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The Intouchables: movie review

Improbable pairing. You know the rest.

By Peter RainerFilm critic / May 25, 2012

A millionaire (François Cluzet, foreground) and his caretaker (Omar Sy, behind him) go out on the town in ‘The Intouchables.’

The Weinstein Company


The premise of the French film "The Intouchables" is like a mash-up of "The King's Speech" and "Driving Miss Daisy," with a dose of "Trading Places" for good measure. Philippe (François Cluzet), a white millionaire quadriplegic widower, hires the black ex-con Driss (Omar Sy), who only showed up for the job interview to extend his unemployment benefits, to be his new caretaker.

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To nobody's surprise in the audience, Driss and Philippe, after some rocky beginnings, hit it off. Philippe wants a lively companion who won't coddle him or shoot him pathetic looks. He knows he's taking a chance on Driss, a Senegalese native with a history of petty crime, but welcomes the risk.

Driss initially chafes at the down-and-dirty requirements of the job, but inevitably he becomes not just a caregiver but a friend. The two men go out partying; they go to the opera; they even go paragliding (Philippe was paralyzed in a paragliding accident).

It would be easy to take offense at this scenario – just as some people were offended by the supposed Uncle Tom-ism inherent in "Driving Miss Daisy." Movies in which black characters, however nuanced or well meaning, act in subservience to whites, often raise hackles. For me, it all depends on how it's done. "Driving Miss Daisy," for example, may have offered up a stereotypical situation, but Morgan Freeman and Jessica Tandy were anything but stereotypes.

The situation in "The Intouchables" is more complicated because Driss, although he is presented as a life force, is a fairly one-dimensional life force. He's in the movie to give Philippe a second chance at joy. To do this, the writer-directors Olivier Nakache and Eric Toledano have Driss acting streetwise all the time, even when he and Philippe are attending the opera. Causing a commotion, Driss laughs at the outsize costumes and gross theatricality, and Philippe, to his amazement, joins in.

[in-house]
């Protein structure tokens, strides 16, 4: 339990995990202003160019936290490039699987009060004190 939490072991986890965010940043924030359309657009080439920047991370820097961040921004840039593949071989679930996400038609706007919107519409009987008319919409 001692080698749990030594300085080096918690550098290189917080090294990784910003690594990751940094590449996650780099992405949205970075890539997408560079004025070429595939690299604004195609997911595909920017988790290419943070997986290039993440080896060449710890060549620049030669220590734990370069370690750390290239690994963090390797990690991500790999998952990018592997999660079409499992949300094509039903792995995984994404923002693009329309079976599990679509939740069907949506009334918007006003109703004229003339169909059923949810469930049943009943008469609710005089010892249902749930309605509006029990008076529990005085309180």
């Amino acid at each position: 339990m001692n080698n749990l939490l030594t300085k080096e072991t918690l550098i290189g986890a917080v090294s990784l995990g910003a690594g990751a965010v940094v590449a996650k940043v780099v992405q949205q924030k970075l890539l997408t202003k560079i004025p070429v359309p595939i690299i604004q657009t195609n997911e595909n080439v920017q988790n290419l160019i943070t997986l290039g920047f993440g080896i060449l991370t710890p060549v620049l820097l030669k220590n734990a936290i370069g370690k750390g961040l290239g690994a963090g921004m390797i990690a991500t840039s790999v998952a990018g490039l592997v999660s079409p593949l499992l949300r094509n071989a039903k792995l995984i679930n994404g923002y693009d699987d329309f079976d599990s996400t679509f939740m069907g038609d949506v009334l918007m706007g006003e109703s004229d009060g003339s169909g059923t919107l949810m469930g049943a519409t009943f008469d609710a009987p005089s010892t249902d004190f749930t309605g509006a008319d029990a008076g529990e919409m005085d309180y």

The scene is supposed to be about bonding, but what comes across instead is the implicit assumption that nobody from Driss's background could possibly "get" high culture.

In another scene, Driss livens up Philippe's stodgy birthday party by busting out some moves on the dance floor. Both Cluzet and Sy are adept enough to smooth over the racial uncomfortableness of these scenes, but the polishing extends to every other aspect of the film as well. Why doesn't Philippe ever explode at Driss? Why is Driss such an angel? The lovefest between these two is preordained because the filmmakers have included nothing that would get in the way.

It's worth noting that this movie is loosely based on actual people – except the real-life Driss character is, in fact, an Arab. If Driss had been an Arab, "The Intouchables" would have waded into less navigable waters, but it might have made for a tougher movie.

If this film sounds like fodder for a Hollywood redo, you're correct. The Weinstein Company, which is releasing it, has also bought up the remake rights. Grade: B- (Rated R for language and some drug use.)


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